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Epic Twitter Failures!

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A quick guide to avoiding common mistakes on Twitter.

Twitter is like a microphone attached to every TV and radio station broadcast antenna in the world…and the world is listening and watching every second. As soon as you tweet something, the world (140 million daily users) can read it, forward it and respond to it. Even if you delete the tweet afterward, it’s already out there. So if you’ve tweeted something you shouldn’t have, the damage will be done. Just as in press interviews, “nothing is off the record.”

With this in mind, we’d like to offer some examples of epic failures to tweet responsibly by some celebrities, major brands, a congressman and even Olympic hopefuls, and some common sense tips to keep your brand safe on Twitter.

Twitter FailuresEpic Fail Examples

Comedian Gilbert Gottfried
Gottfried, who served as spokesperson and the voice of the Aflac (insurance) duck for many years, found himself out of a job after making jokes about the disaster in Japan immediately after the 2011 tsunami. This damaged both his brand and that of Aflac, which does a lot of business in Japan. Aflac immediately fired him.

Actor Ashton Kutcher
Apparently Kutcher hadn’t yet heard WHY Penn State had just fired legendary coach Joe Paterno (in the wake of the Jerry Sandusky child sexual abuse scandal) when he tweeted, “How do you fire Jo Pa? #insult #noclass as a hawkeye fan I find it in poor taste.” This made him look careless at best and hugely insensitive at worst. It didn’t help that Kutcher and his ex-wife Demi Moore had previously launched The Demi & Ashton Foundation (DNA) to end child sex trafficking and child pornography, a remarkable irony.

Chrysler Autos
Be careful who you hire to manage your social media outreach. A blogger for New Media Strategies, Chrysler’s social media agency, tweeted the following: “I find it ironic that Detroit is known as the #motorcity and yet no one here knows how to (expletive) drive.” Problem was, while he thought he was posting to his own personal Twitter feed, he had mistakenly posted his tweet to the Chrysler Twitter feed. This caused a backlash, and Chrysler fired New Media Strategies.

Go Daddy
Already controversial for its portrayal of women in its advertising, Go Daddy crossed the line for a lot of people when CEO Bob Parsons, a hunting enthusiast, posted pictures to Twitter of himself standing next to the elephant he had just killed in Zimbabwe. This didn’t go over well.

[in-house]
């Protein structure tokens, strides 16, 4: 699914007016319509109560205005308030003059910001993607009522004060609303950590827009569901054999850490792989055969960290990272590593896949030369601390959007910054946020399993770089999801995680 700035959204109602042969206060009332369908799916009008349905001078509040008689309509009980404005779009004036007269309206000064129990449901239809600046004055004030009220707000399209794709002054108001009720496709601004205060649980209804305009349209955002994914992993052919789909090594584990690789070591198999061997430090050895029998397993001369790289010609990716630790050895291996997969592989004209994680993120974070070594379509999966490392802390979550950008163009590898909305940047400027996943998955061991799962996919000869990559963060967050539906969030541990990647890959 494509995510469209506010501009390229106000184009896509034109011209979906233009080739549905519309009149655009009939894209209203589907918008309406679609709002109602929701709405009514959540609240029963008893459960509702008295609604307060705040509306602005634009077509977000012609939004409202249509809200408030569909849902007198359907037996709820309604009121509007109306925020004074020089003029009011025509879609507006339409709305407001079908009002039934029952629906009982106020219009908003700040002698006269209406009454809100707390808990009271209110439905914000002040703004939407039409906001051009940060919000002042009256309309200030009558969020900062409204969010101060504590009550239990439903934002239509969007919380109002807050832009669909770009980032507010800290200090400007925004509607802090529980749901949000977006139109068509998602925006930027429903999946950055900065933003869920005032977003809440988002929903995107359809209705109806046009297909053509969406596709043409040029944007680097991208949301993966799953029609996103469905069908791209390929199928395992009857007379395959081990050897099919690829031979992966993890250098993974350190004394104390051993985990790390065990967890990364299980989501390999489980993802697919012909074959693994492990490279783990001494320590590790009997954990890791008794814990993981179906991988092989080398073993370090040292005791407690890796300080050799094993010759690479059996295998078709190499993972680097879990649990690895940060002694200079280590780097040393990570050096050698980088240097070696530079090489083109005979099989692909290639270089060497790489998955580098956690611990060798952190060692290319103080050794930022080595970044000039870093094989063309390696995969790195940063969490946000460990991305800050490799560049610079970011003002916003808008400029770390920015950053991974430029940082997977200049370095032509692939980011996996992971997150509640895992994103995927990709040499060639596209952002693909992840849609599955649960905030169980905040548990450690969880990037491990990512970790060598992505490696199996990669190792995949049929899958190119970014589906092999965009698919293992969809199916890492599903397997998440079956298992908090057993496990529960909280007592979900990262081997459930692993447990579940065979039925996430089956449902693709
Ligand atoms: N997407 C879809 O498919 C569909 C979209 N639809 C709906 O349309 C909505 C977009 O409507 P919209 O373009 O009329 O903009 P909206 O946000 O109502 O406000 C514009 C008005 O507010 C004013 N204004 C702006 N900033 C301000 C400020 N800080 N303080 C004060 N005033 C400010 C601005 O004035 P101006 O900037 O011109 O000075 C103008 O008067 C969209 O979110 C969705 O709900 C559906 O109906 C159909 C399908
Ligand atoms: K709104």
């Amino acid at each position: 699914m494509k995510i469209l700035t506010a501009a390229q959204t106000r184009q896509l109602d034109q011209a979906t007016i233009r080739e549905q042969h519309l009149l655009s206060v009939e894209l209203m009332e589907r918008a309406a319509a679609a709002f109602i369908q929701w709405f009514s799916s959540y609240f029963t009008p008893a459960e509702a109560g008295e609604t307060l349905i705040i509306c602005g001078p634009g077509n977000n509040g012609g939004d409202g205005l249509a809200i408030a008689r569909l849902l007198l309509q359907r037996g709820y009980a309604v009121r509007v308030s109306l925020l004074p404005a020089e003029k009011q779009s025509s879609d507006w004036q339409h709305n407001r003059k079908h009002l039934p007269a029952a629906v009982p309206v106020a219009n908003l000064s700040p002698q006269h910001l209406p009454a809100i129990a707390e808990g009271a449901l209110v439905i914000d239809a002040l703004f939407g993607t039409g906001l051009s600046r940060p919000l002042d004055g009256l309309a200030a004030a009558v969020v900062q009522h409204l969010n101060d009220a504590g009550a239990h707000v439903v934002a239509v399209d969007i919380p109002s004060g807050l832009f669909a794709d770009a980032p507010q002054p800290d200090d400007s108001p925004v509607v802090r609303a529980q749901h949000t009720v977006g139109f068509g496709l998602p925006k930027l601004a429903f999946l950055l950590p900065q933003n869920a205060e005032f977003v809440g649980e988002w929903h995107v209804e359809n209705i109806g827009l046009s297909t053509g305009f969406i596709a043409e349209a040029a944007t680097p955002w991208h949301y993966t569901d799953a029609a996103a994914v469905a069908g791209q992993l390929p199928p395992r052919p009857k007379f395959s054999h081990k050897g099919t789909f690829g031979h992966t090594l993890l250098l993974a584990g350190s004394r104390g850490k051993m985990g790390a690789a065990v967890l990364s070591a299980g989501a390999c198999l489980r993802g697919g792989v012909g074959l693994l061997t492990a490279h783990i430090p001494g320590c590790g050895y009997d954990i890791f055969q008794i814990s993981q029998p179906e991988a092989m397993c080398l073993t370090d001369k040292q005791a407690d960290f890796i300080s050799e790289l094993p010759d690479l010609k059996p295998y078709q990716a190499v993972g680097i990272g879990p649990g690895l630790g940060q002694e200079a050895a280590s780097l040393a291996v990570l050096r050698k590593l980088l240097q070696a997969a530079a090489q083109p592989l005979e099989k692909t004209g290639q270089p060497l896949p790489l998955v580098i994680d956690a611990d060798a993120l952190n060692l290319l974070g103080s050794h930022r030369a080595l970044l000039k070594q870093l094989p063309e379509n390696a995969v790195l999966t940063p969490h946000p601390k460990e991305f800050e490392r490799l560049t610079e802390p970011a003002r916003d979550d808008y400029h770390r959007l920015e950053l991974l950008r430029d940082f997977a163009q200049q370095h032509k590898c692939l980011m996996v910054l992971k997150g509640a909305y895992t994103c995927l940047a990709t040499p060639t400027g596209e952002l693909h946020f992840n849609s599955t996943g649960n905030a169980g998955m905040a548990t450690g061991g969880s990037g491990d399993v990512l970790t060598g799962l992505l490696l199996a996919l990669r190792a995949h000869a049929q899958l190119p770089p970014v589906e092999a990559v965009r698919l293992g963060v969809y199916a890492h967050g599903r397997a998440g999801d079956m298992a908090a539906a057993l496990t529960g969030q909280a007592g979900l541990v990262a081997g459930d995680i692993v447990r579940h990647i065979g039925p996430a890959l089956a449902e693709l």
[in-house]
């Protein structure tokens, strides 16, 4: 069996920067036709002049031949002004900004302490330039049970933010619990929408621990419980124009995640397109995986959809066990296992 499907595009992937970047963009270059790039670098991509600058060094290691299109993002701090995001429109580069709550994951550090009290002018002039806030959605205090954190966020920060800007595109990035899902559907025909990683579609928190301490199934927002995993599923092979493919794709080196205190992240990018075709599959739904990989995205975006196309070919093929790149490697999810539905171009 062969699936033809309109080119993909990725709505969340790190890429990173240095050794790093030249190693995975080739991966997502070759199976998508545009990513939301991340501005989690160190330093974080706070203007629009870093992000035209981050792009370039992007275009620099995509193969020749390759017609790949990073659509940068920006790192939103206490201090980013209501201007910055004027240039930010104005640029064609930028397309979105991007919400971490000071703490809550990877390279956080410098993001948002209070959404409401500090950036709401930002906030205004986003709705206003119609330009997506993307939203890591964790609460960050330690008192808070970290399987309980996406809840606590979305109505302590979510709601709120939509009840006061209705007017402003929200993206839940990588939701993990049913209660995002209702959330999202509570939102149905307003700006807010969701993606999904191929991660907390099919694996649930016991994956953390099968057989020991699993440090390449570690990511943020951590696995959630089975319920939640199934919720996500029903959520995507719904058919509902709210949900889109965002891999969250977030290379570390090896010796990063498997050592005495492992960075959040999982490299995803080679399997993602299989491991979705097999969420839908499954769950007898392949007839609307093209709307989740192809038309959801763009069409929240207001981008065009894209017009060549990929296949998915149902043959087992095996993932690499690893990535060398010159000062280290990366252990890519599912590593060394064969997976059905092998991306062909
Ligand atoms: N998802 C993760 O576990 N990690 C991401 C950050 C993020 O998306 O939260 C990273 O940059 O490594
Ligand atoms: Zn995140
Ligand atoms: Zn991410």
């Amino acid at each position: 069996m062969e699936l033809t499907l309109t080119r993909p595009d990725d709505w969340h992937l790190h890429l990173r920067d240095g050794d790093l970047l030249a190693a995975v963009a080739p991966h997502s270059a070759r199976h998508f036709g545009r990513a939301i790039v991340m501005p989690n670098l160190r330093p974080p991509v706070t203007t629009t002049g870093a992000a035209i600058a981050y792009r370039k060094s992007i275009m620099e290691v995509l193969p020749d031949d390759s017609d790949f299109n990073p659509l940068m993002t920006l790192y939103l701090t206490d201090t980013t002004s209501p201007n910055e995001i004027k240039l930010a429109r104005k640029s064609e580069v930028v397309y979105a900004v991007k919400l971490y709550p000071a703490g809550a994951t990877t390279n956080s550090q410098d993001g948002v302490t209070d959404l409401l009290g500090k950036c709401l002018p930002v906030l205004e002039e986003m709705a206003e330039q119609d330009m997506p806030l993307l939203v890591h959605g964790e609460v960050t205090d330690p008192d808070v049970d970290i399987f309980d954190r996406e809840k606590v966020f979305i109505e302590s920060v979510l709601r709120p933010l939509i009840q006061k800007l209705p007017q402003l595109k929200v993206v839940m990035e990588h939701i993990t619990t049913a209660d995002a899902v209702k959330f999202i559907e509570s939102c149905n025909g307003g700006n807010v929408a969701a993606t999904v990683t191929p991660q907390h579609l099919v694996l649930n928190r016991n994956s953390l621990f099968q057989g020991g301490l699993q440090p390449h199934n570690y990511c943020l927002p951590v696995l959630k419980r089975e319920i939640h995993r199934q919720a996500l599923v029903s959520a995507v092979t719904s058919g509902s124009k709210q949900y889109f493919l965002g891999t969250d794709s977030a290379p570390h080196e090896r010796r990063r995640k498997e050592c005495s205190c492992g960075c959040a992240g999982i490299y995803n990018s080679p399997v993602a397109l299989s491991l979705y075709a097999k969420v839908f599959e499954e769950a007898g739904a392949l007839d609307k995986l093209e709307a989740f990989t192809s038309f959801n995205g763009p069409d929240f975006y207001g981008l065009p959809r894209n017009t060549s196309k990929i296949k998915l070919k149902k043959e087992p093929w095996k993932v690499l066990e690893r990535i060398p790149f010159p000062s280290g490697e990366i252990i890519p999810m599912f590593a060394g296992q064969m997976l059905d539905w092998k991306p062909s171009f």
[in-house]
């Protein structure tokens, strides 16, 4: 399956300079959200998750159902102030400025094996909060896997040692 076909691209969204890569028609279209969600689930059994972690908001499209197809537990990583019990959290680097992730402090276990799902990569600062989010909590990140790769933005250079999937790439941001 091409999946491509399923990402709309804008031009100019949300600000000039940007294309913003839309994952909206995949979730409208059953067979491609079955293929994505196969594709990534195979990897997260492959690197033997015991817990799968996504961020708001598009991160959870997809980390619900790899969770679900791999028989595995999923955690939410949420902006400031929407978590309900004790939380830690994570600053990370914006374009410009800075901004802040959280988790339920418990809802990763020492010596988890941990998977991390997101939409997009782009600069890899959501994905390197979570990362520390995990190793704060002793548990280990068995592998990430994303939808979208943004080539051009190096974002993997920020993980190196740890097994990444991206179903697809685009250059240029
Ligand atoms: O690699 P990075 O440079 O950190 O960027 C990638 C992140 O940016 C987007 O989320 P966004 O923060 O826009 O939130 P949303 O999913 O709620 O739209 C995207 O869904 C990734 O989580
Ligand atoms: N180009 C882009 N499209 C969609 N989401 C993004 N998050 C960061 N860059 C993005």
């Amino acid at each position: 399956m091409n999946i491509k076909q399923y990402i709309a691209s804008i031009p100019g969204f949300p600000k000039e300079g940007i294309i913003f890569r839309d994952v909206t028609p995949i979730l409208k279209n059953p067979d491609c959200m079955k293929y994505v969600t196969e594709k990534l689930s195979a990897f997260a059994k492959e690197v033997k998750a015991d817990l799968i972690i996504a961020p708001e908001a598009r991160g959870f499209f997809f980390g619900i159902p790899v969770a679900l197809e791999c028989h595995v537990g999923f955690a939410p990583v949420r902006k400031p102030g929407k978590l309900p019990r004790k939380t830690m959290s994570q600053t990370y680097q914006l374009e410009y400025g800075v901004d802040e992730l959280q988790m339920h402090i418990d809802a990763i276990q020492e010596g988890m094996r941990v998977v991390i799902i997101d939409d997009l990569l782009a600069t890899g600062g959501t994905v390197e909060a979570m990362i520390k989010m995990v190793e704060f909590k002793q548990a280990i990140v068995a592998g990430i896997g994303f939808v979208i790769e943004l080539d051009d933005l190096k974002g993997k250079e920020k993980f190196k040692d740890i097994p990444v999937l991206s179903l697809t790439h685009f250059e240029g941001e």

Kenneth Cole
You’d think they’d have known better. During the thick of the Egyptian uprising that led to the toppling of the current form of government in pursuit of democracy, Kenneth Cole tried to capitalize on this news with this promotional tweet: “Millions are in uproar in #Cairo. Rumor is they heard our new spring collection is now available online at http://bit.ly./KCairo – KC” The response was angry and immediate. One person posted in reply, “@KennethCole Totally poor taste. People are dying in the streets and you want to advertise your fashions? #boycottKennethCole.” This prompted Kenneth Cole to apologize with “Re Egypt tweet: we weren’t intending to make light of a serious situation. We understand the sensitivity of this historic moment. – KC” But, the damage to the brand was done.

Qantas Airlines
In October 2011, amidst faltering labor relations, Qantas grounded its entire fleet for a weekend, cancelling hundreds of flights and stranding passengers around the world. In November, labor talks broke down. In a misguided attempt to try to repair relations with customers, Qantas ran a contest on Twitter using the #QantasLuxury hashtag (#), offering the prize of a luxury Qantas gift pack including a set of flying kangaroo pajamas, for the best tweets describing a “dream luxury in-flight experience.” Unfortunately, Qantas started the contest one day after labor talks broke down, which turned out to be really bad timing. Some of the responses from angry customers and analysts included, “Qantas Luxury means sipping champagne on your corporate jet while grounding the entire airline, country, customers & staff,” “Qantas Luxury is getting my flight refund back after waiting almost a month,” Qantas Luxury “…means more than 3mins notice that the whole airline is on strike,” and “Epic PR fail, excellent case study in corporate cultural tone deafness. Simply don’t get it.” Qantas’ response? To tweet, “At this rate our #QantasLuxury competition is going to take years to judge.” This may be the clearest example of a company that is clearly out of touch with its customers – and perhaps reality itself.

Congressman Anthony Weiner